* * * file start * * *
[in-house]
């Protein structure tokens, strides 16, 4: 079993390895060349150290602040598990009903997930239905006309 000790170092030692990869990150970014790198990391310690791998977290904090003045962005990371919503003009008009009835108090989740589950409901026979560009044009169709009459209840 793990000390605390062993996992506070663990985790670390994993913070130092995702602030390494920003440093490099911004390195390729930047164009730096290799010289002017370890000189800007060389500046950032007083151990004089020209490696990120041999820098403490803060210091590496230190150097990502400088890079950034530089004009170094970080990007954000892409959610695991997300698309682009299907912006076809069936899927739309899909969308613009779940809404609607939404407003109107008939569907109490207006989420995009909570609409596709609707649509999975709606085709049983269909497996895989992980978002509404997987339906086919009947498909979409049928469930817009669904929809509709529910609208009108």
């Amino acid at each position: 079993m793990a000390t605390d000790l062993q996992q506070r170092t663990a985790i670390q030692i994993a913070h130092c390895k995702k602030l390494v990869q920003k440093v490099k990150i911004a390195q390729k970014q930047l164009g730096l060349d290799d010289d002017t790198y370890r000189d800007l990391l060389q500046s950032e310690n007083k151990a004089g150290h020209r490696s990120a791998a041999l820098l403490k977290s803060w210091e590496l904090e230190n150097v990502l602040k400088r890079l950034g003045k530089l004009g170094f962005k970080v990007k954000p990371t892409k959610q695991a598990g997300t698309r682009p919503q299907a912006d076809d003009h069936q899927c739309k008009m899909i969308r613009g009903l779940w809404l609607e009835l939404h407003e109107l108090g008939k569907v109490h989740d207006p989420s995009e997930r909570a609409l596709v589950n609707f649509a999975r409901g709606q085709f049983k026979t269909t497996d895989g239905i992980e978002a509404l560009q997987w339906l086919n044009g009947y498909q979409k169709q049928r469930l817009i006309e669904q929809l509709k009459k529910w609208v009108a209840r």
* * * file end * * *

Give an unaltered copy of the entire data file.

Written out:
[in-house]
């Protein structure tokens, strides 16, 4: 079993390895060349150290602040598990009903997930239905006309 000790170092030692990869990150970014790198990391310690791998977290904090003045962005990371919503003009008009009835108090989740589950409901026979560009044009169709009459209840 793990000390605390062993996992506070663990985790670390994993913070130092995702602030390494920003440093490099911004390195390729930047164009730096290799010289002017370890000189800007060389500046950032007083151990004089020209490696990120041999820098403490803060210091590496230190150097990502400088890079950034530089004009170094970080990007954000892409959610695991997300698309682009299907912006076809069936899927739309899909969308613009779940809404609607939404407003109107008939569907109490207006989420995009909570609409596709609707649509999975709606085709049983269909497996895989992980978002509404997987339906086919009947498909979409049928469930817009669904929809509709529910609208009108």
């Amino acid at each position: 079993m793990a000390t605390d000790l062993q996992q506070r170092t663990a985790i670390q030692i994993a913070h130092c390895k995702k602030l390494v990869q920003k440093v490099k990150i911004a390195q390729k970014q930047l164009g730096l060349d290799d010289d002017t790198y370890r000189d800007l990391l060389q500046s950032e310690n007083k151990a004089g150290h020209r490696s990120a791998a041999l820098l403490k977290s803060w210091e590496l904090e230190n150097v990502l602040k400088r890079l950034g003045k530089l004009g170094f962005k970080v990007k954000p990371t892409k959610q695991a598990g997300t698309r682009p919503q299907a912006d076809d003009h069936q899927c739309k008009m899909i969308r613009g009903l779940w809404l609607e009835l939404h407003e109107l108090g008939k569907v109490h989740d207006p989420s995009e997930r909570a609409l596709v589950n609707f649509a999975r409901g709606q085709f049983k026979t269909t497996d895989g239905i992980e978002a509404l560009q997987w339906l086919n044009g009947y498909q979409k169709q049928r469930l817009i006309e669904q929809l509709k009459k529910w609208v009108a209840r």